Microprocessor giant Intel Corporation yesterday launched a new version of its Centrino platform for mobile computing, which includes a new version of its Pentium-M mobile processor. Code-named Sonoma, the update touches each piece of the Centrino platform, including the processor, the wireless adapter, and the underlying chipset.
At the center of the new Centrino platform is the 915 Express chipset, which replaces the earlier Intel 855 chipset. The 915 chipset adds support for the newer PCI Express bus type, DDR-2 memory, and Dolby Digital/Dolby 7.1 surround sound audio, and it bumps the front-side bus speed from 400 MHz to 533 MHz.
The wireless adapter gains a number of security-oriented features, including compatibility with 802.11i and Wireless Protected Access (WPA) 2. Intel has also improved the firmware in the wireless adapter to work in tandem with new PC-based software that makes it easier for Centrino-based systems to connect to hot spots, the company says.
As for the microprocessor, the Pentium-M has been updated across the board, with various versions ranging from an ultra-low-voltage model that runs at 1.2 GHz all the way up to a barn-burning 2.13 GHz Pentium-M that offers desktop levels of performance. Intel says that systems based on the Sonoma generation of Centrino will exhibit a graphics improvement of 90 percent over comparable previous generation Centrino systems, while battery life has improved as well.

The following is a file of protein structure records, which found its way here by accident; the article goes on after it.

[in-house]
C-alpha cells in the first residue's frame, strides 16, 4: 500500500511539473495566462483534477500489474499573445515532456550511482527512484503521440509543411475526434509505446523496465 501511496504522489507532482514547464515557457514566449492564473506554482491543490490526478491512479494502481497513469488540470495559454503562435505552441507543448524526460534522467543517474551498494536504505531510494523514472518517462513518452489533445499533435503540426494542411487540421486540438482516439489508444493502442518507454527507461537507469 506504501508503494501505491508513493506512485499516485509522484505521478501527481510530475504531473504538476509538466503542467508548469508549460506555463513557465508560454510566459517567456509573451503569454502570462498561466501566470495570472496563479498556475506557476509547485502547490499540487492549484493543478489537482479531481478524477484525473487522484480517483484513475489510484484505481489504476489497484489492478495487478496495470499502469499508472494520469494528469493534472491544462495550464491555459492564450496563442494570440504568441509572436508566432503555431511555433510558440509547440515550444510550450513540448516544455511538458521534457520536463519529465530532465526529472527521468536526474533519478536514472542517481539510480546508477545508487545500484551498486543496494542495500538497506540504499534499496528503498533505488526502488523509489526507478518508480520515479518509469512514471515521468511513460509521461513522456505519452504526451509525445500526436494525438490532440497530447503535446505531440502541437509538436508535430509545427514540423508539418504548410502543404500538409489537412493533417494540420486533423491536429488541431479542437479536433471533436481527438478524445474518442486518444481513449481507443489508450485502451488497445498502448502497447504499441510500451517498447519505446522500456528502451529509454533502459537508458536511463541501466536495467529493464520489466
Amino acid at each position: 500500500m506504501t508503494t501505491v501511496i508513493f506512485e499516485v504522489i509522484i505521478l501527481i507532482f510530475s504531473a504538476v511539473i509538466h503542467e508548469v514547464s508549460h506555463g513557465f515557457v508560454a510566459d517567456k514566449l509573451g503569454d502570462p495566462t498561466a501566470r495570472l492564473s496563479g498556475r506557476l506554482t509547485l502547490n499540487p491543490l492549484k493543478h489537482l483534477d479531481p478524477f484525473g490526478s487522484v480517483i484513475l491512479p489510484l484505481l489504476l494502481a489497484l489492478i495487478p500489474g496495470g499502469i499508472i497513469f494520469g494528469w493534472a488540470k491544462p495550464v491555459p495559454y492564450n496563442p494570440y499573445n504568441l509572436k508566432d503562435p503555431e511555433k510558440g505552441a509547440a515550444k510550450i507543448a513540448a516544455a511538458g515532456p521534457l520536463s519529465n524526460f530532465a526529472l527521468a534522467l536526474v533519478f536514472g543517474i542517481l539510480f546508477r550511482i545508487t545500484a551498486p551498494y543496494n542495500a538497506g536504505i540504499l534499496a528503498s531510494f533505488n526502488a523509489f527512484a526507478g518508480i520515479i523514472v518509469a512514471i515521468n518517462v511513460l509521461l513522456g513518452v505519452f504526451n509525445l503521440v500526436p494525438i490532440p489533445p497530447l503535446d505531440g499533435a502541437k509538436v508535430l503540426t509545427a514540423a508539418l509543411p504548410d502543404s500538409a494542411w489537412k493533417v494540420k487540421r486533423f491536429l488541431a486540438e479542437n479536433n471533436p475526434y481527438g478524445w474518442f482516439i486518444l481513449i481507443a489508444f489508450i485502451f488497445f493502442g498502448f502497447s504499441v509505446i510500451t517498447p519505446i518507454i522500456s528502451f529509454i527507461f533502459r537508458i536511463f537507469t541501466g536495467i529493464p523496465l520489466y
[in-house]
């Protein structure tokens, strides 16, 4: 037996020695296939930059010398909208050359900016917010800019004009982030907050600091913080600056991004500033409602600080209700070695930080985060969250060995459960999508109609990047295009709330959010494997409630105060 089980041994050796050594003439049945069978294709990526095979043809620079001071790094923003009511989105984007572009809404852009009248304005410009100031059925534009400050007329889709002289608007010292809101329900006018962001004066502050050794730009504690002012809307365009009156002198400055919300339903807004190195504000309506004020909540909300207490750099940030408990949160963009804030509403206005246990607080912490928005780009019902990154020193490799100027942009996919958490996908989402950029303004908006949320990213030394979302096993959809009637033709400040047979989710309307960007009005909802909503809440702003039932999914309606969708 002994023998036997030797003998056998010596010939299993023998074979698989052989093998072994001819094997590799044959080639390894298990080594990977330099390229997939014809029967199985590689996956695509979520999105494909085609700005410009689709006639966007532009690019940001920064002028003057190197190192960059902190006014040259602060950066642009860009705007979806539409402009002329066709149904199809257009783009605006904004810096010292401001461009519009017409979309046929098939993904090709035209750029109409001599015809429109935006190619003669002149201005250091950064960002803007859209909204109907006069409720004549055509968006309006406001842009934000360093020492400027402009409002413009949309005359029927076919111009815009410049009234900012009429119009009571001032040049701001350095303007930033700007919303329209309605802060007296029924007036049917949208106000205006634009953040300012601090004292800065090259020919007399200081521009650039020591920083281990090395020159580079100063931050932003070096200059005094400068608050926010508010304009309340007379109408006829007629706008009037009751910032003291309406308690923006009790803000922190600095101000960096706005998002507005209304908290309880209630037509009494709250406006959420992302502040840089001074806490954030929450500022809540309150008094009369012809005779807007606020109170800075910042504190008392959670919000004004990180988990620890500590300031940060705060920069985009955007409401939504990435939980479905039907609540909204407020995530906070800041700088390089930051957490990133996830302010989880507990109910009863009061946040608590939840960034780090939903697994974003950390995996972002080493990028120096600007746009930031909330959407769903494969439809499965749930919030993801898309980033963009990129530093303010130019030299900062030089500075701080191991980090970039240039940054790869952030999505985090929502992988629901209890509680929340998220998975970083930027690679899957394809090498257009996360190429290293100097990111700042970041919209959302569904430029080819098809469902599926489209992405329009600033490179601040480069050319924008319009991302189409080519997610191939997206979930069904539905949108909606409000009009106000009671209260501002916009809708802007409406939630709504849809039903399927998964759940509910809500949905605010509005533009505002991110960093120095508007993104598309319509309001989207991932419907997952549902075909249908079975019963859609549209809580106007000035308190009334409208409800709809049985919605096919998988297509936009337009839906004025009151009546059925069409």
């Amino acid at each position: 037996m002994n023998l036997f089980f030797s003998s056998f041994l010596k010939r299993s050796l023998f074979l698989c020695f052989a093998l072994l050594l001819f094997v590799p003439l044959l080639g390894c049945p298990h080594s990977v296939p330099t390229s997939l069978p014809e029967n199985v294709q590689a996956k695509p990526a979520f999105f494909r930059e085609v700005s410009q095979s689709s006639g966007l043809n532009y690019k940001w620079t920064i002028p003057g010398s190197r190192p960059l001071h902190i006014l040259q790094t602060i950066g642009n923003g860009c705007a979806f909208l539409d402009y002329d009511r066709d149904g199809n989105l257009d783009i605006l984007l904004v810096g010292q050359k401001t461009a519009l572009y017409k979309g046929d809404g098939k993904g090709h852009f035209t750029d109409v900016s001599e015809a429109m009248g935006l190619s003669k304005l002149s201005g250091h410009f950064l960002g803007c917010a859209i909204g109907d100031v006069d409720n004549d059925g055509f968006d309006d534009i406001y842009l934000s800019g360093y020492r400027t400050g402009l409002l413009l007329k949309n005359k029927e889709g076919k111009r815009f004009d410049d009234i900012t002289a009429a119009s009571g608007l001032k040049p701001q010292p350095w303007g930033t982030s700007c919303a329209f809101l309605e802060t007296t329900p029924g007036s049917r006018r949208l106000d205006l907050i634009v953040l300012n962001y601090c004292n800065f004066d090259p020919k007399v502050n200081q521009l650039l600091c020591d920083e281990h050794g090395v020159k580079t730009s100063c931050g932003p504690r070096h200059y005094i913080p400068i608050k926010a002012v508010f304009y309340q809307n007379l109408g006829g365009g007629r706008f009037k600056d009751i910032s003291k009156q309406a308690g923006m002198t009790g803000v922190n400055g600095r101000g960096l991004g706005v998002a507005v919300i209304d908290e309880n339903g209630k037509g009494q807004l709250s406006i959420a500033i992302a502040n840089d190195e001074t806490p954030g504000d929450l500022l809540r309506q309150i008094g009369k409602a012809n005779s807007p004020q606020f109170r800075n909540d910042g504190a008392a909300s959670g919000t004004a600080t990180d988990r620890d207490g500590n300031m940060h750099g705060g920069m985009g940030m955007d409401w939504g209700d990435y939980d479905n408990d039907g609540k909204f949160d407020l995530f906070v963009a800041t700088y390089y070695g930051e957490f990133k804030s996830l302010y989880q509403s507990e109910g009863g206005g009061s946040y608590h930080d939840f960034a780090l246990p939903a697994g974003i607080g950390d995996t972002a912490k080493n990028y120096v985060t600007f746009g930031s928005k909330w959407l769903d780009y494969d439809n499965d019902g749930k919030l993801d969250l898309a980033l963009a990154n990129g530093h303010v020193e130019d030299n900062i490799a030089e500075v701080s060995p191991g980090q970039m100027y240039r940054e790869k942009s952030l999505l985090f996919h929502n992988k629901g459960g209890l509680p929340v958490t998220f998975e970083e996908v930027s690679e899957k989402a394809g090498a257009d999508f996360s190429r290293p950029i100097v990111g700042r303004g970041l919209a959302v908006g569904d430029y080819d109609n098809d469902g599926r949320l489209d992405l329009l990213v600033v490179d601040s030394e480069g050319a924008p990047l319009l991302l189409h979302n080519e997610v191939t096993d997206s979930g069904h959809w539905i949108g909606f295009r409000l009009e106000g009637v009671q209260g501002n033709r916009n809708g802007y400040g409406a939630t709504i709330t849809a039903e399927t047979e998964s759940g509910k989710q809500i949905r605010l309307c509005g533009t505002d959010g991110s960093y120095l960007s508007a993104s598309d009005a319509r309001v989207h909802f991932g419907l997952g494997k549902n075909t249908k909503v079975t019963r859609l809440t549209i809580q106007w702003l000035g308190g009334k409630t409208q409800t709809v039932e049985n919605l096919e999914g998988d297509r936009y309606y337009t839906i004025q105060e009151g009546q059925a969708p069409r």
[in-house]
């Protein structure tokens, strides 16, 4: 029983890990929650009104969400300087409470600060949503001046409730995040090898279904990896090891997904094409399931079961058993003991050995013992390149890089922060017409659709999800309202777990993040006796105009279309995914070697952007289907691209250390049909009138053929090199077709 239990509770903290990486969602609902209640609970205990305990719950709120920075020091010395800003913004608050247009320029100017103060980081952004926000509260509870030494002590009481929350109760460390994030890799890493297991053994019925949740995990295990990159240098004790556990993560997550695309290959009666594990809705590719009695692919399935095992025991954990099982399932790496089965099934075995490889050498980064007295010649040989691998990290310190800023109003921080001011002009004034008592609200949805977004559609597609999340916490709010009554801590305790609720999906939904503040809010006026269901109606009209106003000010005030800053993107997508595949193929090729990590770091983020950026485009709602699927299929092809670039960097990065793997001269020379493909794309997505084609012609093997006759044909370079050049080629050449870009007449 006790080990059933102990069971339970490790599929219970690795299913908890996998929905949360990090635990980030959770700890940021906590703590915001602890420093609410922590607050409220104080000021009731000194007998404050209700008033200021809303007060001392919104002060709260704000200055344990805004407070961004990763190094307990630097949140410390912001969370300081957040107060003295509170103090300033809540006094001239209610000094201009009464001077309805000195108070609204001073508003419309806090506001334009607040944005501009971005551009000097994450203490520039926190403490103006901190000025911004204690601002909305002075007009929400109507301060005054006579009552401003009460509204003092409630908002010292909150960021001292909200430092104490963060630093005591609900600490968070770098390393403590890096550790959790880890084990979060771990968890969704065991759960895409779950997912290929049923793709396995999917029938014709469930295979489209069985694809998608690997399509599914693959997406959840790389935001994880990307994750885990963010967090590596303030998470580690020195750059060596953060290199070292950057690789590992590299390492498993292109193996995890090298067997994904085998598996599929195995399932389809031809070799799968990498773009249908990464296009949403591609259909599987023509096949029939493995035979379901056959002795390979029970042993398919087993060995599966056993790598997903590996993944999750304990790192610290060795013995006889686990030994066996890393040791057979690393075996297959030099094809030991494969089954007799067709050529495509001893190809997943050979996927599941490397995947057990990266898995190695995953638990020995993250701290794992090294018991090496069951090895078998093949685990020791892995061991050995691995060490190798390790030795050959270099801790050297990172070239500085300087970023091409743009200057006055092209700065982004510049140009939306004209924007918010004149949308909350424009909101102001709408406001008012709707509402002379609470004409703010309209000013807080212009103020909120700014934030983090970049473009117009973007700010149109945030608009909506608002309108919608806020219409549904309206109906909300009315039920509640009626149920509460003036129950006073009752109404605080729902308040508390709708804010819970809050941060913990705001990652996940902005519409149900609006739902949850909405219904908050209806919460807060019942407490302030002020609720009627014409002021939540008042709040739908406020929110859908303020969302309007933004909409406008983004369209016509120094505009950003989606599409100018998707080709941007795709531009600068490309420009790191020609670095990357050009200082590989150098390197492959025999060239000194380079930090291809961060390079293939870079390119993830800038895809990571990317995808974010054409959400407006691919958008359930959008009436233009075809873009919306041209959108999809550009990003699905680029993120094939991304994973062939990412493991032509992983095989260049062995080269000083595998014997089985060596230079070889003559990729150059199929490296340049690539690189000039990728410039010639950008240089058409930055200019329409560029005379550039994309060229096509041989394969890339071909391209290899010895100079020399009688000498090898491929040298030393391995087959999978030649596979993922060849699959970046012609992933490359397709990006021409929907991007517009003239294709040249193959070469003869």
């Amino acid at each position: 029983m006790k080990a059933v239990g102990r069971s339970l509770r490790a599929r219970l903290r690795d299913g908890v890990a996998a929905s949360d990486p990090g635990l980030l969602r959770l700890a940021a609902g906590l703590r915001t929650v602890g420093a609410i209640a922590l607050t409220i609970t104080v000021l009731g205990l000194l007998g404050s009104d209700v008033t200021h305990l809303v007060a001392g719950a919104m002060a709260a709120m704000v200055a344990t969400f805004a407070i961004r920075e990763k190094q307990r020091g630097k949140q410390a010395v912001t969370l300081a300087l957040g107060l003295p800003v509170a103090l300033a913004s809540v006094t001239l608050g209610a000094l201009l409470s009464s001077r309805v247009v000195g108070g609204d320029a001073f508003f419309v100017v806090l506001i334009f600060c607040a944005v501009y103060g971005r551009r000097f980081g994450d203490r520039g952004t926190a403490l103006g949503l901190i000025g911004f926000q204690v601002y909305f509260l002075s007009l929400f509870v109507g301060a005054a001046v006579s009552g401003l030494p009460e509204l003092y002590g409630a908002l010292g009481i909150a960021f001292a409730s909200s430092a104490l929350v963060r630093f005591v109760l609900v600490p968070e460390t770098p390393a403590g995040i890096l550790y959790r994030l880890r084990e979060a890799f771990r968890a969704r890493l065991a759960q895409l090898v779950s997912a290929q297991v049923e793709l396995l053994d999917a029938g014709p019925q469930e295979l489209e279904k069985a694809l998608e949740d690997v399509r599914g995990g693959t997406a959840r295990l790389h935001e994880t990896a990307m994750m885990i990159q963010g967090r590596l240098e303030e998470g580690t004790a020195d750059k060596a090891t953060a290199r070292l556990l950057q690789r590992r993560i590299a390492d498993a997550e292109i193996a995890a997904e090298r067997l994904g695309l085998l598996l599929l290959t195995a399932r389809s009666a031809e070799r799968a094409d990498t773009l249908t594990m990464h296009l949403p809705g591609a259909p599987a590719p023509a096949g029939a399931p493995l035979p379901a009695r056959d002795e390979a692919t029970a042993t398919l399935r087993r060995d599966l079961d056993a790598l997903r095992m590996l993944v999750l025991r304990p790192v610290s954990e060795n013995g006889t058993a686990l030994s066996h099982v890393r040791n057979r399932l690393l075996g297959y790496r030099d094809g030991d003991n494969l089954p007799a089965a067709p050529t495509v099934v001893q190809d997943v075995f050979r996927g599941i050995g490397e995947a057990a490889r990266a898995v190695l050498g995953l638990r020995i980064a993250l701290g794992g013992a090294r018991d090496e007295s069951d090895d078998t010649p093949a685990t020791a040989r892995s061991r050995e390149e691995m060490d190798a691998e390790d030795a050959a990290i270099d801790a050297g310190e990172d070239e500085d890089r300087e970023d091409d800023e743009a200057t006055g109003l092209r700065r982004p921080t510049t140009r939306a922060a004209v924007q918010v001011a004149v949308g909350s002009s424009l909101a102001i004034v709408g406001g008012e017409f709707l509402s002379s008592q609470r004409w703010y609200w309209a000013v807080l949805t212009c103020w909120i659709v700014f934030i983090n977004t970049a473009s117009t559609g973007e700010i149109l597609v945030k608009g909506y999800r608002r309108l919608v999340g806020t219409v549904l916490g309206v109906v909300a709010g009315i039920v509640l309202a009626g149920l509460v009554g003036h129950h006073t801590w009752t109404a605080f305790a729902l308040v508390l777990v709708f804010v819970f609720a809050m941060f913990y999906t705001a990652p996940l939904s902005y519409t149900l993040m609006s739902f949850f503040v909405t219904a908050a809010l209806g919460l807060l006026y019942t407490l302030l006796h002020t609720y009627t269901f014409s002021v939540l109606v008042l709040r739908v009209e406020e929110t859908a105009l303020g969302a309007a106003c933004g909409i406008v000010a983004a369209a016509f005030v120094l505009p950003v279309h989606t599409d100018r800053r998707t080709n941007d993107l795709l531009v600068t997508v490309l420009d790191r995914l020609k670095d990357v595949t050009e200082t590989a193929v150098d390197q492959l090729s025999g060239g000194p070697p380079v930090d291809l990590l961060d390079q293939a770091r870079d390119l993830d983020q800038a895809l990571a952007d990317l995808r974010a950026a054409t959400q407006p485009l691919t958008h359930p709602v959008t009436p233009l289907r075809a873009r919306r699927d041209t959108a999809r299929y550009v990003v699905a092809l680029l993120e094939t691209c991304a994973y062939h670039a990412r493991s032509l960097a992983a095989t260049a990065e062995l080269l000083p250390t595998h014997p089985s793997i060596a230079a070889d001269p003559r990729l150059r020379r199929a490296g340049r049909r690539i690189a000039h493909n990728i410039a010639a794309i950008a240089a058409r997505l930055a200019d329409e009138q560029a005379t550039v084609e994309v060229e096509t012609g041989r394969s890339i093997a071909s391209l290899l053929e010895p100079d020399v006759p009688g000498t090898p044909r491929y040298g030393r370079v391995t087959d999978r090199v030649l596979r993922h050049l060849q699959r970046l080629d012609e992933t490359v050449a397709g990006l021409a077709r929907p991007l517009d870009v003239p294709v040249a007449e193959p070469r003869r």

First introduced in 2003, the Centrino has proven to be a huge hit for Intel, and it's changed the way the company develops its desktop chips as well. Every major PC maker, including Dell, HP, and IBM, have pledged to support the new Centrino, and many companies are already shipping hardware based on the new design. Intel says that over 80 notebook PC models including the new platform are shipping now, and that over 150 will appear by the end of the year.